Dealing with a cat who won’t use the litter box is one of the most frustrating issues cat guardians may be faced with. It’s also one of the most common reasons why cats are returned to shelters. The reasons why cats eliminate outside the litter box vary, and include litter box aversion, urine marking, hormonal problems, and medical issues.
The average cat uses the litter box three to five times a day. It would make sense that something that is used so frequently on a daily basis requires that we humans put a lot of thought into it. Unfortunately, cat guardians often select a litter box for all the wrong reasons – or at least for the wrong reasons from the cat’s perspective.
I was delighted to see that the American Association of Feline Practitioners (AAFP) devoted an entire section of its new Feline House-Soiling Guidelines to designing the optimal litter box. Their recommendations closely mirror what I’ve been telling my readers and clients for many years.Continue Reading
They say cleanliness is next to godliness, and that is never more true than when it comes to your cat’s litter box. A dirty litter box is a common reason why cats will eliminate outside the box – and can you blame them? How would you like to use a toilet that hasn’t been flushed in days?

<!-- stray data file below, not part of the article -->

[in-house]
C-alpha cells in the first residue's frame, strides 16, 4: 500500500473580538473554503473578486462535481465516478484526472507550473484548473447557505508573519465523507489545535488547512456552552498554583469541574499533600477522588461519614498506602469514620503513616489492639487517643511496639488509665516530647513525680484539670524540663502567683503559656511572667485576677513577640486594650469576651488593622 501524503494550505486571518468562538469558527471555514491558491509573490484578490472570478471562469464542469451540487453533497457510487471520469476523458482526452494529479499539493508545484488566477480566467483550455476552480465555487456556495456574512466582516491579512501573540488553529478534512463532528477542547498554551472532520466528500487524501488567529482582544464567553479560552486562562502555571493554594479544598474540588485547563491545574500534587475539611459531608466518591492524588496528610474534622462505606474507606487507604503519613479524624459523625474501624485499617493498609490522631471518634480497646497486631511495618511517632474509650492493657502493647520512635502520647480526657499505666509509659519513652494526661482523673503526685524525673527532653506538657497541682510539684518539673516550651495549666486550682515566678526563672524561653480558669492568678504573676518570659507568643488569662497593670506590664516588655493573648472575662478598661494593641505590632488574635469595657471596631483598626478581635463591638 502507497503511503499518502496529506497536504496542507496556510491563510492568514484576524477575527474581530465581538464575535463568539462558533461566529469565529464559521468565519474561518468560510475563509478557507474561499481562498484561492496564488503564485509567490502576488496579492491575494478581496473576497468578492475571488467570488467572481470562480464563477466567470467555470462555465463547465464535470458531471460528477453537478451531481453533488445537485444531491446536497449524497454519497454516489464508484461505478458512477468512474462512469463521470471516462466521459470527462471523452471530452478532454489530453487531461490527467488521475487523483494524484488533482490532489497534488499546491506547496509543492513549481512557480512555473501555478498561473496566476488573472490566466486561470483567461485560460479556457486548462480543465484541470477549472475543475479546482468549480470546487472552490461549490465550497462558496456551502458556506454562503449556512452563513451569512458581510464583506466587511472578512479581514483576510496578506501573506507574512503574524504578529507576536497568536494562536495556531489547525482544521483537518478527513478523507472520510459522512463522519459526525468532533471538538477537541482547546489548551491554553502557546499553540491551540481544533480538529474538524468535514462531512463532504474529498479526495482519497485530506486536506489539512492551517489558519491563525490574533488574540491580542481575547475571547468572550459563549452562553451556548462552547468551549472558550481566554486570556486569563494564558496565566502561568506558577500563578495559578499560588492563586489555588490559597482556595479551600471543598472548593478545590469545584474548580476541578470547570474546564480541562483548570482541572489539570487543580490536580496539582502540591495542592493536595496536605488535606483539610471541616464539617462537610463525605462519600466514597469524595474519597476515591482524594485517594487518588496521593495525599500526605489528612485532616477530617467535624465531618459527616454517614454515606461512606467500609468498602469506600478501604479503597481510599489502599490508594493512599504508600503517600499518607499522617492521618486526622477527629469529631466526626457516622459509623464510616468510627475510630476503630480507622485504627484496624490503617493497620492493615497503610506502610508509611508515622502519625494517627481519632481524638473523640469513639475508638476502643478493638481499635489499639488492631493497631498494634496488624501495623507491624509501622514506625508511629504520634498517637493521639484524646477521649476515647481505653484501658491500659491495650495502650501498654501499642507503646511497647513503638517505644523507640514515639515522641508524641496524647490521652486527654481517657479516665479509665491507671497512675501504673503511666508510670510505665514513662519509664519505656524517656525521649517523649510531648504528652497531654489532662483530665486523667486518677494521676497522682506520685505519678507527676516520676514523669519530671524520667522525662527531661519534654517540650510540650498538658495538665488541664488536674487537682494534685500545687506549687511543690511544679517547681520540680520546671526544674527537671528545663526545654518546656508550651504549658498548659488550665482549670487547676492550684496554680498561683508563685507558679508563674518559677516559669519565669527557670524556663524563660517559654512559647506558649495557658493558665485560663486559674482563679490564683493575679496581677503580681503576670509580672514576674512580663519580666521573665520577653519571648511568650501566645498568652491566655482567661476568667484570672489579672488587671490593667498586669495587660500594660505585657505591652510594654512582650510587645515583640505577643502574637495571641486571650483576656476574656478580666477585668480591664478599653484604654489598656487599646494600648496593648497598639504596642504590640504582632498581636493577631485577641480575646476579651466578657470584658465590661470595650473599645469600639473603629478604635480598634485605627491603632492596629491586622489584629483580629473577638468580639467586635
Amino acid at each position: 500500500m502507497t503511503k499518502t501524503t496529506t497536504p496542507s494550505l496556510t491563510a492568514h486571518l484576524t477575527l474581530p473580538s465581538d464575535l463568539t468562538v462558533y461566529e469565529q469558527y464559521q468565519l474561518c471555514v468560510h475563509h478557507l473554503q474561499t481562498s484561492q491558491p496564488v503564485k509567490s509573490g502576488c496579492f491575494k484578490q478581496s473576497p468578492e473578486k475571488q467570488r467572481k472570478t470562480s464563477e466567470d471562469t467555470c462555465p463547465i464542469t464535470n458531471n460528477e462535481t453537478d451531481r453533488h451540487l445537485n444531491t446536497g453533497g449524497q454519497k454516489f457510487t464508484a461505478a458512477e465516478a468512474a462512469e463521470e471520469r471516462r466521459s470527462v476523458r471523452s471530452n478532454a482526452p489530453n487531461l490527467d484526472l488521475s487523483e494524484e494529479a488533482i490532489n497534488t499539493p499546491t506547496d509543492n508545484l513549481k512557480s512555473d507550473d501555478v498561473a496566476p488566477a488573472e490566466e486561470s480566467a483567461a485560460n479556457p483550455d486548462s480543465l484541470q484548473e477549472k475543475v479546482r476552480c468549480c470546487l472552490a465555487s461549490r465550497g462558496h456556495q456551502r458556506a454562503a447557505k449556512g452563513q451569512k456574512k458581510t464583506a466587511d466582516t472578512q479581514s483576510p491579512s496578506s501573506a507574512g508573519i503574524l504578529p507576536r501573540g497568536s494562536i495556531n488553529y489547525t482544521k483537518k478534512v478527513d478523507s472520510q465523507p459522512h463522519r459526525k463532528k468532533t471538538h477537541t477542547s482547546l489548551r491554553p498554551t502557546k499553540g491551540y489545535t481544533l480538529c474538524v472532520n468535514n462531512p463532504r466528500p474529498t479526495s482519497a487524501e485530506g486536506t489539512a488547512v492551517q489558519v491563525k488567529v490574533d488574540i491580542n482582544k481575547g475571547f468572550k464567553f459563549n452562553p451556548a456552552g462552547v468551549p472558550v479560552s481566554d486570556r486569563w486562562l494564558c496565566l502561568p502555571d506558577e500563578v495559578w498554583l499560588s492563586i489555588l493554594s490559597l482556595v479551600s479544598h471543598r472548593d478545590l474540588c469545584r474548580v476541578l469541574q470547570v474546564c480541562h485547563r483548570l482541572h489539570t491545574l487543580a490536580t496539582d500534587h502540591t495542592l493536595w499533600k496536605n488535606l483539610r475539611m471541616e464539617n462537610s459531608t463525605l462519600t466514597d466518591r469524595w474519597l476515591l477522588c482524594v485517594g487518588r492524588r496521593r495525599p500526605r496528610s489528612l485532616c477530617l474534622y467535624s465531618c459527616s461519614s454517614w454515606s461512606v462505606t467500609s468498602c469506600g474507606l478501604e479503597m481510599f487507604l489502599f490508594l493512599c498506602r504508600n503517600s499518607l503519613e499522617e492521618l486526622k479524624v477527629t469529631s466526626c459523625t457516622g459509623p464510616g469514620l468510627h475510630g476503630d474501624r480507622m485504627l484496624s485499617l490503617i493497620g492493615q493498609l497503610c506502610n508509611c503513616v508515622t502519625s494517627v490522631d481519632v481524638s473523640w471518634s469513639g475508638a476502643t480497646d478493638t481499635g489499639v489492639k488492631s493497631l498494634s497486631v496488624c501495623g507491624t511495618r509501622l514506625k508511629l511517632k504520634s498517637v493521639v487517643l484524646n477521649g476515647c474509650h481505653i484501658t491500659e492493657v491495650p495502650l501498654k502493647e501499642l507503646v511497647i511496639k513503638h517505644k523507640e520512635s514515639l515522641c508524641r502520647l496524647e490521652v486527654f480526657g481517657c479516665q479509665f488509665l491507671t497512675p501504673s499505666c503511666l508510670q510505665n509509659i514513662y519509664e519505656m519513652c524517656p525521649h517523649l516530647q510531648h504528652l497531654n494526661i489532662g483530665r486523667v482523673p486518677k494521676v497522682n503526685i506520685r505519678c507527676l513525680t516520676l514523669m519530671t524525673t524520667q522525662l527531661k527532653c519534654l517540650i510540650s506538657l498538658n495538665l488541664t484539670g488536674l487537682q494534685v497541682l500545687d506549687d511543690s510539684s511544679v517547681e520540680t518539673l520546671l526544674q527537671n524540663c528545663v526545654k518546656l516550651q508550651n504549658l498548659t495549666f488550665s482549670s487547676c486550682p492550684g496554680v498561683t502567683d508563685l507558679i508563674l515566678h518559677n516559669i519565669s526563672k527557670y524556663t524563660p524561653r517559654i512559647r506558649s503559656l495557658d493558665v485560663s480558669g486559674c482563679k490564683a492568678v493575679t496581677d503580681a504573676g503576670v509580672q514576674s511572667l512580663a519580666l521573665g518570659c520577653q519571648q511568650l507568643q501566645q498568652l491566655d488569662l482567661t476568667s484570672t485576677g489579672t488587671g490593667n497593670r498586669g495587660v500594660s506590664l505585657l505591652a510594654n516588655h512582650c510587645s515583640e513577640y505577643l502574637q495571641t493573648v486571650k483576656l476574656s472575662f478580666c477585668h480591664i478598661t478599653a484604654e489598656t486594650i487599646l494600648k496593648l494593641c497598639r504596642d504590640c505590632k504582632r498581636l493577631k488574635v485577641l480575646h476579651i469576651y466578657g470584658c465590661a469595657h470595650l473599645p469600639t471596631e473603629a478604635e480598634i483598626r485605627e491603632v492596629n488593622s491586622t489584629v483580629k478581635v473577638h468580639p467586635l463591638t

I am meticulous about scooping our litter boxes. Since I work from home, I usually scoop as soon as Ruby or Allegra have deposited something in the box, so litter box odors aren’t much of an issue at our house. But even if you’re not home all day, at a minimum, the litter box should be scooped twice a day.Continue Reading
When cat’s begin to urinate and/or defecate outside the litter box, there are a number of different suggestions that are made to help convince the cat to return to the litter box. As a veterinarian, I’ve had this discussion and made these same recommendations over and over again to my cat-owning clients. I’ve also spoken about them here: Cat Litter Box Problems: What to do When Your Cat Decides Not to Use the Litter Box.
Most cats deposit their pee and poop in the litter box, cover it up, and they’re done. So why do some cats refuse to cover their poop?
There are a few different theories. The first step, as with any change in your cat’s behavior, is always to rule out a medical problem. This is especially important if your cat has previously buried her disposals, and all of a sudden stops doing so. If a cat experiences pain or discomfort during defecation, it could explain her desire to get away from the litter box as soon as possible. Painful or uncomfortable defecation could be the result of constipation, a blockage in the colon, or even a urinary tract problem.
If there are no medical issues, the problem may be behavioral.
In the wild, cats cover their stool to hide their trail so predators can’t track them. One theory as to why cats don’t cover is that indoor cats Continue Reading
When I adopted Ruby in April, I didn’t realize that I would be embarking on the search for the perfect litter box. Ruby is a vertical pee-er. I had never had one of those. My regular litter box wasn’t going to work.
She doesn’t spray. Spraying is usually done by male cats. When a cat sprays, he stands up, typically makes a treading motion with his back feet, quivers his tail and sprays urine onto a vertical surface such as a wall. Spraying is a marking behavior.Continue Reading